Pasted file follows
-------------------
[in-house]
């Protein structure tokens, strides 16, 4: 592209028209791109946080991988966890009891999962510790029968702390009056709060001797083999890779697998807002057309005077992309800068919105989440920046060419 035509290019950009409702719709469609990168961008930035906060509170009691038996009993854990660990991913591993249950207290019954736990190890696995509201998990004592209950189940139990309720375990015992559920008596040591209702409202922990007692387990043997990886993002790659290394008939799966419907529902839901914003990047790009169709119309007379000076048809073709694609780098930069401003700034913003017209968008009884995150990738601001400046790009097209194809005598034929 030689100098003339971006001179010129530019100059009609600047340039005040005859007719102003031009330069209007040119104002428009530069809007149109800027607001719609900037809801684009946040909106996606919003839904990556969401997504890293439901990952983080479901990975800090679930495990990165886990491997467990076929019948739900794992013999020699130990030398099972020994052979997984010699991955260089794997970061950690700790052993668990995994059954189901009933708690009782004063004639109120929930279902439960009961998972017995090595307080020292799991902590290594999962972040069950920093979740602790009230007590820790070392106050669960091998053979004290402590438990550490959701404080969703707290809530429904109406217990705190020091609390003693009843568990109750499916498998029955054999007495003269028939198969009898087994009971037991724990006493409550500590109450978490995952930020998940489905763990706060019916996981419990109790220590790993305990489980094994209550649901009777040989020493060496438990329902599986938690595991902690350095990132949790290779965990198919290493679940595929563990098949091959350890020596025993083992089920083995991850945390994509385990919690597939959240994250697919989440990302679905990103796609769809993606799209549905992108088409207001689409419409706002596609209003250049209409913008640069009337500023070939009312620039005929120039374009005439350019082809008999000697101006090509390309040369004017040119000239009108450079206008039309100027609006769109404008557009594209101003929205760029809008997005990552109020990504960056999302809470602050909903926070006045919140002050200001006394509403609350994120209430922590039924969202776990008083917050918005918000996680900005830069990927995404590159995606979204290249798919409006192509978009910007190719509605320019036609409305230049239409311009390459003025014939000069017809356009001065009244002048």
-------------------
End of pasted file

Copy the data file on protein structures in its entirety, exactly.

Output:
[in-house]
């Protein structure tokens, strides 16, 4: 592209028209791109946080991988966890009891999962510790029968702390009056709060001797083999890779697998807002057309005077992309800068919105989440920046060419 035509290019950009409702719709469609990168961008930035906060509170009691038996009993854990660990991913591993249950207290019954736990190890696995509201998990004592209950189940139990309720375990015992559920008596040591209702409202922990007692387990043997990886993002790659290394008939799966419907529902839901914003990047790009169709119309007379000076048809073709694609780098930069401003700034913003017209968008009884995150990738601001400046790009097209194809005598034929 030689100098003339971006001179010129530019100059009609600047340039005040005859007719102003031009330069209007040119104002428009530069809007149109800027607001719609900037809801684009946040909106996606919003839904990556969401997504890293439901990952983080479901990975800090679930495990990165886990491997467990076929019948739900794992013999020699130990030398099972020994052979997984010699991955260089794997970061950690700790052993668990995994059954189901009933708690009782004063004639109120929930279902439960009961998972017995090595307080020292799991902590290594999962972040069950920093979740602790009230007590820790070392106050669960091998053979004290402590438990550490959701404080969703707290809530429904109406217990705190020091609390003693009843568990109750499916498998029955054999007495003269028939198969009898087994009971037991724990006493409550500590109450978490995952930020998940489905763990706060019916996981419990109790220590790993305990489980094994209550649901009777040989020493060496438990329902599986938690595991902690350095990132949790290779965990198919290493679940595929563990098949091959350890020596025993083992089920083995991850945390994509385990919690597939959240994250697919989440990302679905990103796609769809993606799209549905992108088409207001689409419409706002596609209003250049209409913008640069009337500023070939009312620039005929120039374009005439350019082809008999000697101006090509390309040369004017040119000239009108450079206008039309100027609006769109404008557009594209101003929205760029809008997005990552109020990504960056999302809470602050909903926070006045919140002050200001006394509403609350994120209430922590039924969202776990008083917050918005918000996680900005830069990927995404590159995606979204290249798919409006192509978009910007190719509605320019036609409305230049239409311009390459003025014939000069017809356009001065009244002048």